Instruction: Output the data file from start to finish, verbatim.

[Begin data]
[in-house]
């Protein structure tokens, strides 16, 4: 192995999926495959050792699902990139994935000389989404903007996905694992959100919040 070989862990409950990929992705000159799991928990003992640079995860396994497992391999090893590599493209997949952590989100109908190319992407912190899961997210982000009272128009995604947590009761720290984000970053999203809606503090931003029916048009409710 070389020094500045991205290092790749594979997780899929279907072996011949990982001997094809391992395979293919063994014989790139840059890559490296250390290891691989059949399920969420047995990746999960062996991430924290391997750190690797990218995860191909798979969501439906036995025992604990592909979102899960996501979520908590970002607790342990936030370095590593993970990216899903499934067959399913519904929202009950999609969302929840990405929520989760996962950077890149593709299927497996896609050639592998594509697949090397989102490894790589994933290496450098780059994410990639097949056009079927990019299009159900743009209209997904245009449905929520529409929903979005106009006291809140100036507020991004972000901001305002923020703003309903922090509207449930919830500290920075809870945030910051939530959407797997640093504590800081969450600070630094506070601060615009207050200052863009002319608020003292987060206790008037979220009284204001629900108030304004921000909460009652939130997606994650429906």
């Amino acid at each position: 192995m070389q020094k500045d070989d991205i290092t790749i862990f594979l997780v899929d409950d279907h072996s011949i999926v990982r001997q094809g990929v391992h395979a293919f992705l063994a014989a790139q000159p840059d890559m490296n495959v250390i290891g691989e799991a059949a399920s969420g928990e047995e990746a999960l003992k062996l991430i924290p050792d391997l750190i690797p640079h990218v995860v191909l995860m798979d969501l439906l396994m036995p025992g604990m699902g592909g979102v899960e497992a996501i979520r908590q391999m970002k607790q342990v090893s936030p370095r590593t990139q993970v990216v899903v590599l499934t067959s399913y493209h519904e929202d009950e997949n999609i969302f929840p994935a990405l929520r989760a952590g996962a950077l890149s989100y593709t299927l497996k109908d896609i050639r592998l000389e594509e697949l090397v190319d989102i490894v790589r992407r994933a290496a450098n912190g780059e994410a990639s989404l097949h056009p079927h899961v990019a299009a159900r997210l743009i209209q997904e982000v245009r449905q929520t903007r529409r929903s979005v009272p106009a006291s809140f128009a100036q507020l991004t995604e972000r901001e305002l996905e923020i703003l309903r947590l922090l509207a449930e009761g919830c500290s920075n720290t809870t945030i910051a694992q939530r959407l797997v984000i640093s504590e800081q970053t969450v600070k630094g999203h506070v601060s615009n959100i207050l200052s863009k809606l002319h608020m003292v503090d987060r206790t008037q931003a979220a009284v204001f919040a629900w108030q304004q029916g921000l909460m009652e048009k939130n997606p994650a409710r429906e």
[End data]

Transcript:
[in-house]
């Protein structure tokens, strides 16, 4: 192995999926495959050792699902990139994935000389989404903007996905694992959100919040 070989862990409950990929992705000159799991928990003992640079995860396994497992391999090893590599493209997949952590989100109908190319992407912190899961997210982000009272128009995604947590009761720290984000970053999203809606503090931003029916048009409710 070389020094500045991205290092790749594979997780899929279907072996011949990982001997094809391992395979293919063994014989790139840059890559490296250390290891691989059949399920969420047995990746999960062996991430924290391997750190690797990218995860191909798979969501439906036995025992604990592909979102899960996501979520908590970002607790342990936030370095590593993970990216899903499934067959399913519904929202009950999609969302929840990405929520989760996962950077890149593709299927497996896609050639592998594509697949090397989102490894790589994933290496450098780059994410990639097949056009079927990019299009159900743009209209997904245009449905929520529409929903979005106009006291809140100036507020991004972000901001305002923020703003309903922090509207449930919830500290920075809870945030910051939530959407797997640093504590800081969450600070630094506070601060615009207050200052863009002319608020003292987060206790008037979220009284204001629900108030304004921000909460009652939130997606994650429906």
């Amino acid at each position: 192995m070389q020094k500045d070989d991205i290092t790749i862990f594979l997780v899929d409950d279907h072996s011949i999926v990982r001997q094809g990929v391992h395979a293919f992705l063994a014989a790139q000159p840059d890559m490296n495959v250390i290891g691989e799991a059949a399920s969420g928990e047995e990746a999960l003992k062996l991430i924290p050792d391997l750190i690797p640079h990218v995860v191909l995860m798979d969501l439906l396994m036995p025992g604990m699902g592909g979102v899960e497992a996501i979520r908590q391999m970002k607790q342990v090893s936030p370095r590593t990139q993970v990216v899903v590599l499934t067959s399913y493209h519904e929202d009950e997949n999609i969302f929840p994935a990405l929520r989760a952590g996962a950077l890149s989100y593709t299927l497996k109908d896609i050639r592998l000389e594509e697949l090397v190319d989102i490894v790589r992407r994933a290496a450098n912190g780059e994410a990639s989404l097949h056009p079927h899961v990019a299009a159900r997210l743009i209209q997904e982000v245009r449905q929520t903007r529409r929903s979005v009272p106009a006291s809140f128009a100036q507020l991004t995604e972000r901001e305002l996905e923020i703003l309903r947590l922090l509207a449930e009761g919830c500290s920075n720290t809870t945030i910051a694992q939530r959407l797997v984000i640093s504590e800081q970053t969450v600070k630094g999203h506070v601060s615009n959100i207050l200052s863009k809606l002319h608020m003292v503090d987060r206790t008037q931003a979220a009284v204001f919040a629900w108030q304004q029916g921000l909460m009652e048009k939130n997606p994650a409710r429906e």